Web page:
Whitewater rafting is one of those sports that is very welcoming to beginners. From the young to the not-so-young, whitewater rafting trips are diverse enough that practically anyone can join in and enjoy a different side to nature. In the United States, people are lucky enough to find several white water rafting trips, from a calm river trip to roller-coaster river trips. If you're looking for an unforgettable rafting adventure, here are some of the best whitewater rafting spots per state.
Tatshenshini River in Alaska
The river itself forms part of the Alsek River which is actually part of Canada. It's one of the more scenic rivers out there, providing travelers with a very "Alaska" experience as you drift over solid white glaciers. It's considered to be one of the more out-of-the-way rapids today with a classification of Class iii to Class iv rapids. In some parts of the river, the water flow is mild enough that even little kids can join in the raft for very relaxing mountain scenery.
Grand Canyon White Water Rafting in Colorado River, Arizona
No whitewater rafting bucket list would be complete without experiencing the Grand Canyon National Park. This is one of the best and most popular wilderness rivers in the United States, offering visitors the chance to experience all levels of whitewater rapids. The trip can include Class iv-v rapids but there are also portions of the river for beginners and intermediate rafting enthusiasts. This makes the Grand Canyon one of the more welcoming rivers out there, especially with days trips and multi-day trips offered for visitors. The National Park makes for an excellent activity because there are adventures, special interests, collections, and other attractions that can be had during the trip. For example, there are side hikes, historical sites, and even bird watching opportunities that can be had during the multi-day trip of the Colorado River.
Mulberry River of Arkansas
The Mulberry River is at its peak during the springtime, providing enthusiasts with a relaxing river rafting journey interspersed with some excitement. The river has class ii and iii rapids classification during the big water season. Come the drier times, however, the surface works best for swimming, fishing, or just gliding on the surface as you enjoy the scenic river view. The stretch eventually bridges with the Arkansas River but before that, enthusiasts can expect drops, waves, tight turns, and wildly scenic rides.
Idaho Springs Rafting Trips in Colorado
Hitting the Idaho Springs whitewater rafting experience means going through the Clear Creek Canyon course - one of the friendlier options in the United States. White water rafting trips can be a full day or half-day, covering anywhere from Class III to Class IV waves. While the routes aren't intensely scenic compared to the Colorado River, participants can definitely enjoy the relaxing shift from slow waves to more intense rapids. It's the kind of rafting trip where you're expected to get wet and happily tired at the end of the ride. River trips typically start in Many during the warmer season and with the rapids large enough to be challenging.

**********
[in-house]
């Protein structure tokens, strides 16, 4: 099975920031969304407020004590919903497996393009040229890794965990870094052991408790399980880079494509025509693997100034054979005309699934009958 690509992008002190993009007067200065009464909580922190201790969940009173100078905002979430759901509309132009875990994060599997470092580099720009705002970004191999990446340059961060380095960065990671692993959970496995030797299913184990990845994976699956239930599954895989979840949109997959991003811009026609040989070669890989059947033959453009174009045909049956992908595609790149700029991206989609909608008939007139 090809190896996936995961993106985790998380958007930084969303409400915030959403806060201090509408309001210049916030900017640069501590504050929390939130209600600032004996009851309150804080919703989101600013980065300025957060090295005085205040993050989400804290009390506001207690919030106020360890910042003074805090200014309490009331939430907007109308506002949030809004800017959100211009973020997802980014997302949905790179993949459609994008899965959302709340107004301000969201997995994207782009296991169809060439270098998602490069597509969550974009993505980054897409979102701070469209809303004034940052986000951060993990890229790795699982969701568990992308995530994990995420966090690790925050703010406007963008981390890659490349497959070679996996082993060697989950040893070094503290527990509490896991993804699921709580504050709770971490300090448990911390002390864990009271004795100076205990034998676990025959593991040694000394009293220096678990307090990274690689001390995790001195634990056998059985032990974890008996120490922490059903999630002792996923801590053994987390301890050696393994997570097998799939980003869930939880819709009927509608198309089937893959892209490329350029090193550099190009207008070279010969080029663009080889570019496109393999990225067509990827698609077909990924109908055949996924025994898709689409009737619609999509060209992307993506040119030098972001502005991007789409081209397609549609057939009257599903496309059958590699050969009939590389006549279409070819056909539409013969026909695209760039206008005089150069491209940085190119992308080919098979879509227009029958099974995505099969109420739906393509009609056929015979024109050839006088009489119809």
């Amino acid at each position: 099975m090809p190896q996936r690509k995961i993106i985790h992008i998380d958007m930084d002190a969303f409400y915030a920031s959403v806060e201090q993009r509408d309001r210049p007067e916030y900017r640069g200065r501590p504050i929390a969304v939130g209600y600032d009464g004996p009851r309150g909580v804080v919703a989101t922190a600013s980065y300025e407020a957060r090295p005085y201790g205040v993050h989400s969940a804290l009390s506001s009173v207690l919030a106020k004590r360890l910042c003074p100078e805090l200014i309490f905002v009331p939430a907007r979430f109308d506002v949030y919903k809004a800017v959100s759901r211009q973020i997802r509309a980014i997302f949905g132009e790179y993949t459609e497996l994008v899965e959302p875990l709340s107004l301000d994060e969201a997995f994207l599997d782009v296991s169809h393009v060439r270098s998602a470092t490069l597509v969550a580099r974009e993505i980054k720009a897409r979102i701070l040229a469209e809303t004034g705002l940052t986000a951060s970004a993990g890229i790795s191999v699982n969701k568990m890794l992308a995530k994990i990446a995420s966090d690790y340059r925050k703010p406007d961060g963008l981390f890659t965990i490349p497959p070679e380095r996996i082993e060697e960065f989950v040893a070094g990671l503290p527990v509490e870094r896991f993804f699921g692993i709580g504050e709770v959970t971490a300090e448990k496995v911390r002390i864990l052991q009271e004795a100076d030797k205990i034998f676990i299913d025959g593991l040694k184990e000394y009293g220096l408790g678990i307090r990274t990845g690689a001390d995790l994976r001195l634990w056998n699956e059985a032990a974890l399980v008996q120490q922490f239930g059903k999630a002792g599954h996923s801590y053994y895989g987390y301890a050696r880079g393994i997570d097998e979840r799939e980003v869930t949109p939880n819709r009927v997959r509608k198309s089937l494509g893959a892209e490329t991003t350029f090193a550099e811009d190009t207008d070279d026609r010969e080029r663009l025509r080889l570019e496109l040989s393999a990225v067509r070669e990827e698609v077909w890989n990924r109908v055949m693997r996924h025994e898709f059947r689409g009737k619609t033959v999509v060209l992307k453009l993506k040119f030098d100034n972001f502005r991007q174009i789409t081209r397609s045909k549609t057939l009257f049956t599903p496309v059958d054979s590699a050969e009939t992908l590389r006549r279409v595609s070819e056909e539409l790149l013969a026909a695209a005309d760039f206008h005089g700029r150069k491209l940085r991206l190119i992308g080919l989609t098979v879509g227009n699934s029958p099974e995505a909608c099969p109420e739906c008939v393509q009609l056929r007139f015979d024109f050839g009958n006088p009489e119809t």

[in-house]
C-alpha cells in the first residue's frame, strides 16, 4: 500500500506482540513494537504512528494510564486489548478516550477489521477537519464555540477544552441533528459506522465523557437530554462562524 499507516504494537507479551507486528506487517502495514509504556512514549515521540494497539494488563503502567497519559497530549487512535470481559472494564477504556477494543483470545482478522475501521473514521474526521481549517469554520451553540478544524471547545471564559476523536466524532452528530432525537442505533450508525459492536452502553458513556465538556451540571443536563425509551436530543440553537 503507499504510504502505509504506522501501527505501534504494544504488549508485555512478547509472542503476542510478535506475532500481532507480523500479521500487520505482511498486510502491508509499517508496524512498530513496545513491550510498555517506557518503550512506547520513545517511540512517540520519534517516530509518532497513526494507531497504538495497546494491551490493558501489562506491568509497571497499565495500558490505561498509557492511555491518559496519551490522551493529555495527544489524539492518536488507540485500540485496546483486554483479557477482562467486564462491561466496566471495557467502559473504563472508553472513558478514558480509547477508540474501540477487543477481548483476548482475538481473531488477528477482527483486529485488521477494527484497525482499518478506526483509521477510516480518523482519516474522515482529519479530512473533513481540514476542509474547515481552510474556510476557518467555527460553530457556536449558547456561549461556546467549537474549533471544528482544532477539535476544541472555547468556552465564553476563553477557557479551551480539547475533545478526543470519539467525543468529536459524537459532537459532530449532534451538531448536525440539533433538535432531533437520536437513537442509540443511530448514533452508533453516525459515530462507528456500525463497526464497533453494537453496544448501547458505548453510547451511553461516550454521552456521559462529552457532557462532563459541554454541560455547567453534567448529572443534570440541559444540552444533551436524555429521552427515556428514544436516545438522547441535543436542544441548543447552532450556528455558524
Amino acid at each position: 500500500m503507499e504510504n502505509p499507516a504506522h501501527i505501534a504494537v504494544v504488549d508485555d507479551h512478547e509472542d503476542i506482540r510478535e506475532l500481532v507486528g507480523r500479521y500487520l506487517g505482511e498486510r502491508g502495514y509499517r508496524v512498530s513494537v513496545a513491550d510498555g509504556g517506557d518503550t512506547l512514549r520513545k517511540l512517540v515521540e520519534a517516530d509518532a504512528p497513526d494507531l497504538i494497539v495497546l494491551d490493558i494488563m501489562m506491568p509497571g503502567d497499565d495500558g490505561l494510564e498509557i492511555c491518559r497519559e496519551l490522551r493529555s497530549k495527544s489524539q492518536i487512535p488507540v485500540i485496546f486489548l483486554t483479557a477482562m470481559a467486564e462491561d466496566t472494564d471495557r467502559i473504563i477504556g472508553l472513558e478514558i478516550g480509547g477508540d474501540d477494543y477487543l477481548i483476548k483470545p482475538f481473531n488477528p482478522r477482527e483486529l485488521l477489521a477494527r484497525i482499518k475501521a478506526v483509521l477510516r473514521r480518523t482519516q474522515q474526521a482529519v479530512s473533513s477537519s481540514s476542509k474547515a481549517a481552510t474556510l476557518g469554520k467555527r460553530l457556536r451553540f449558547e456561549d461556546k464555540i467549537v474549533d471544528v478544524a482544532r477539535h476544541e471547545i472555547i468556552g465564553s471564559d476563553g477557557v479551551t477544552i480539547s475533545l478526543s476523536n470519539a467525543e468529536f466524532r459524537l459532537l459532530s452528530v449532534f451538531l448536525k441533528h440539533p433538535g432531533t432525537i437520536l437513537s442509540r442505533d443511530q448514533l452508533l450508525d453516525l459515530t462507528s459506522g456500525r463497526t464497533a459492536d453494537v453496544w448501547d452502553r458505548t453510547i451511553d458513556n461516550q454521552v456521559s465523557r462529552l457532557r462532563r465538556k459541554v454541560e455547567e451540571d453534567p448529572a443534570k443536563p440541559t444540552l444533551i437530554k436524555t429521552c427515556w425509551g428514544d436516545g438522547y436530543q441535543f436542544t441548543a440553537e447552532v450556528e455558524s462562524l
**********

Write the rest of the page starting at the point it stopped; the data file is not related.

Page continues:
Yampa River of Colorado
Flowing through the northern part of Colorado, the Yampa River covers around 250 miles of water. This is a snow-fed reservoir with only about 3/4 of the way navigable. Those particular miles however can be fairly challenging with rivers classified at class 3and class iv rapids. While coursing through the river, it's fairly common for the boats to flip due to the turbulence of the water - but this isn't as hazardous as it sounds. Like other rivers, visiting the Yampa should be done outside of the summer season because these months render the area non-navigable. Since the rapids can easily welcome intermediate rafters, coursing through the Yampa is often an exercise of relaxation and sightseeing combined with bursts of adrenaline.
Tuolumne River California
The river itself flows for 149 miles - but the navigable portion for river rafting is just 18 miles, more or less. This doesn't mean the whitewater rivers aren't worth it however because the river offers Class iv rapids and above. With the classifications only going as high as VI, you can instantly tell that navigating the Tuolumne River requires a certain degree of expertise. You'll need some past rafting knowledge in Class 3 or 4 rapids in order to properly navigate a small raft on this wild and scenic ride. When we say "wild" however - we're not kidding. White water rafting trips in this river
Suwanee River in Florida
Located in Big Shoals State Park, the Suwanee River runs for 246 miles with the surrounding area dedicated to other activities. Rapids are classified as Class 3 during its peak season. Most whitewater rafting trip expeditions in the Suwanee River is accompanied by camping, fishing, hunting, and wildlife photography. At a Class III level, the big water of this Florida river welcomes practically all degrees of rafting enthusiasts - even the beginners. During the trip, participants can also enjoy side activities with padding trails, observation decks, and even archeological sites.
Deerfield River in Massachusetts
This North American river spans 73 miles worth of paddling, classified as either Class iii or class 4 for rafting. It also goes by the moniker "The Hardest Working River" because the Deerfield River stretch is the location of 10 dams, owned by electric utility companies. Rafting trip excursions are often scheduled upon dam releases, providing for excellent waves, rapids, paddling, and even trout fishing for some of the locals. The accompanying scenery around the river makes it perfect for complete beginners who want to enjoy the outdoors. There are also camping sites nearby if you're planning a multi-day trip.
Snake River in Wyoming - White Water Rafting Trips